But so what? Links are used everywhere!
Yes they are but if you look at these two you will see that the first is a link to an executable ".exe" file and the second is a link to a JPEG ".jpg" file. You will also notice that the link to the ".exe" file opens a dialog to start downloading the file to your computer. The second link displays the JPEG file in your browser.
Why do they do that? Neither file is a HTML document. Even the Executable file is not executed but downloaded.
The reason is based in the World Wide Web itself and how web content is delivered to your computer from a server. Many people tend to confuse the Internet with the World Wide Web. The Internet has been around for over 25 years as a means to connect computer systems together. Initially, the majority of information on the Internet was transferred as files and later through newsgroups and e-mail.
It was not until the invention of the World Wide Web by TimBerners-Lee in 1990, only 10 years ago, that Web Pages and Web Sites became possible. The WWW provides a protocol by which information can be located, transferred and processed. HTTP allows HTML web pages to be sent so that a Browser can receive and interpret the data. But the WWW is not restricted to HTML.
A question I often receive asks how to add multi media files to a web site. In many instances this is very simple. A multi-media file can be transferred in exactly the same way as a HTML,JPEG or GIF file. Simply create a HTTP link to the file and away you go. Try this 315 kb avi file: slogo.avi
Did it work? For most of you it probably did but for a few of you it may not. The reason is that the WWW provides the framework by which files are transferred and processed but it does not provide the application to actually process the file. I am sure that most of you will understand that you need a Browser in order to view Web Pages. HTTP provides the mechanism to transfer the HTML file but it is the Browser that will interpret it. The same is true of the link to the above "avi".
Browsers include a lot of applications that many of us take for granted. It is Obvious that the browser will interpret the HTML and display the text. It will also display GIF, JPEG and many other image file formats. Audio files however, are not officially supported by all Browsers. Internet Explorer will recognize and process Wave and Midi files through the BGSOUND tag but Netscape will not. In order for Netscape to play audio it must use a 3rd party Plug-In or a Helper application. (A Plug-In works inside the Browser while a Helper Application is completely independent of the Browser). In either case, it is not Netscape that plays the audio but the 3rd party application.
When a multi-media file can be loaded and executed without any other information being provided, it is usually enough to simply provide a hyper-link to it as I did above. When you wish to provide more control over the multi media application, you will need to use a specialize tag such as BGSOUND, EMBED or OBJECT. These tags allow you to pass parameters to the Plug-In that can control many of its functions and operations. I will talk about these tags in more detail next week.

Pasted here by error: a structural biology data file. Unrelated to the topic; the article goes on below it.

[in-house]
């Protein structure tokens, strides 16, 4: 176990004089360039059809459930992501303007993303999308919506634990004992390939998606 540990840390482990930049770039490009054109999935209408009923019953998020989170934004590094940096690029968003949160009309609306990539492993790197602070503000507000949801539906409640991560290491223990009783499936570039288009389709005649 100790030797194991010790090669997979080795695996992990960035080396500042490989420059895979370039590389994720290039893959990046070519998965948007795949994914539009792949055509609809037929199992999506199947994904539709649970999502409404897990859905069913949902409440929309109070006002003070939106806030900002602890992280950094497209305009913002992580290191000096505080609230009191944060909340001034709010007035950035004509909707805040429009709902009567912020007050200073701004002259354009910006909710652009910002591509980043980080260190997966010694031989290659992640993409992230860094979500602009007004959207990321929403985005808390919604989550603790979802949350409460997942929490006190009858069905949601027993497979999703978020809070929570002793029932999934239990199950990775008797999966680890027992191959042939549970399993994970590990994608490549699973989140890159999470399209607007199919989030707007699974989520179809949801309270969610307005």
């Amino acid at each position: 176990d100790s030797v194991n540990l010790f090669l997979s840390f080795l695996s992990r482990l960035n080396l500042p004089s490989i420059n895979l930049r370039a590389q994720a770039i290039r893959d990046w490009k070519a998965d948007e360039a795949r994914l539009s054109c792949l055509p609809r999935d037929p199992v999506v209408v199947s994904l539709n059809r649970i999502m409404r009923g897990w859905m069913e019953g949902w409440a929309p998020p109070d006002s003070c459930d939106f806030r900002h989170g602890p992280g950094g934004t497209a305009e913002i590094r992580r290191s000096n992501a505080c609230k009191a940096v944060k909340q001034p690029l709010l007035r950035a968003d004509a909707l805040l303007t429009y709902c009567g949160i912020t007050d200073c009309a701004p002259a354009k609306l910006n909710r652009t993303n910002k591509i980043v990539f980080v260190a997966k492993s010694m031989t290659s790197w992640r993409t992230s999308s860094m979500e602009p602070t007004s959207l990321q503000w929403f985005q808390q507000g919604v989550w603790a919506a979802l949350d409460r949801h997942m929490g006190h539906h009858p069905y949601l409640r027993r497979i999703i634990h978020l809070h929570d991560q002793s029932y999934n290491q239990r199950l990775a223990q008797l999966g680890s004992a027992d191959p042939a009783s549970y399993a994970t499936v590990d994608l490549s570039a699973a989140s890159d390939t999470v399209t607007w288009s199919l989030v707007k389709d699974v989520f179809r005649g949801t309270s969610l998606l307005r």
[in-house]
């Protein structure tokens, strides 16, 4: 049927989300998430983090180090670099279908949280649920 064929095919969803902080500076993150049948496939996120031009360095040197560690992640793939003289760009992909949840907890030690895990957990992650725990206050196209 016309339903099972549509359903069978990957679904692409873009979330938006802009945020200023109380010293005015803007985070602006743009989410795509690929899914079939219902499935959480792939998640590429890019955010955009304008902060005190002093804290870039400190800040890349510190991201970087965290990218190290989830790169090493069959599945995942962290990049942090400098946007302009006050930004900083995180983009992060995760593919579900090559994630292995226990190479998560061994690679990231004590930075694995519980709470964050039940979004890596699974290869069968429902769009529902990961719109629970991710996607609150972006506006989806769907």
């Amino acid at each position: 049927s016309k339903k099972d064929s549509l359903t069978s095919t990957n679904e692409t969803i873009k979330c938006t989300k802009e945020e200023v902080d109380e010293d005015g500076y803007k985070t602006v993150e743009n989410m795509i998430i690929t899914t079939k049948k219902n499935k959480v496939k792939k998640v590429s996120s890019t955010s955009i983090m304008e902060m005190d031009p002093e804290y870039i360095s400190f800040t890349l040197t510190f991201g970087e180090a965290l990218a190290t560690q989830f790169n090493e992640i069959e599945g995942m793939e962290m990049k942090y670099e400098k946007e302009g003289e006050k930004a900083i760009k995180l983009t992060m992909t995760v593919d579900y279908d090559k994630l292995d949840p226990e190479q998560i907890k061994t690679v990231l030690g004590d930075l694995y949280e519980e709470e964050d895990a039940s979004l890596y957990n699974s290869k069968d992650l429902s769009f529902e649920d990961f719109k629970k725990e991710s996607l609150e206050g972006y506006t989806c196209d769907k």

The bottom line here is that in order to play a Multi Media file, the viewer will need to have an appropriate application installed on their computer. Just because an AVI, MPEG, Flash or other file works on your computer don't assume that it will work for all your visitors. The general rule is if you are going to use Multi-Media files, you should also provide a link to a downloadable player and you should not automatically play the multi media file unless you have warned your visitor and given them a chance to either download the player or leave. Since Multi-Media files tend to be very large, you should also warn your visitors of the size of the files before they are downloaded.
So you have set up your multi media files, provided links and been courteous enough to inform your visitors of everything they need to know. Is that it? Not quite.
You cannot take if for granted that any multi media file type can be put on your server even if you do provide a player. The reason is that the Server and your Browser may not know what to do with the file.
Your Browser will know how to process the data because the Server will add a MIME type to each block it sends to it. MIME is an acronym for Multipurpose Internet Mail Extension and is used to enable the Browser to identify the data it is receiving so that it can launch the appropriate program to process it.
For the system to work, it is consequently necessary for both the server and the visitors browser to understand the Mime type. Unfortunately this presents a problem since you as the Web Page author, probably do not have access to either your ISP's server or your visitors Browser.
Most ISP's I have dealt with are receptive to adding a new MIME type to their servers provided it is legitimate and does not conflict with any other MIME types. Setting a MIME type up for your visitors is more problematic especially for HelperApps which are not pre configured in most Browsers.
For most software companies distributing Multi-Media applications over the Internet, this is a real challenge. Most web surfers are very reluctant to download and install additional applications on their computer unless they have a real desire to do so. Even well established applications such as Real Audio and Flash are not installed on a majority of end users computers.
As a Web Page author it is important to know which multi media additions to your Web Page will be generally supported and which ones may cause problems for many of your visitors. Does that nifty sound track or streaming video really add a lot to your web site or does it just server to drive away a lot of your visitors?
More Multi-Media next week.
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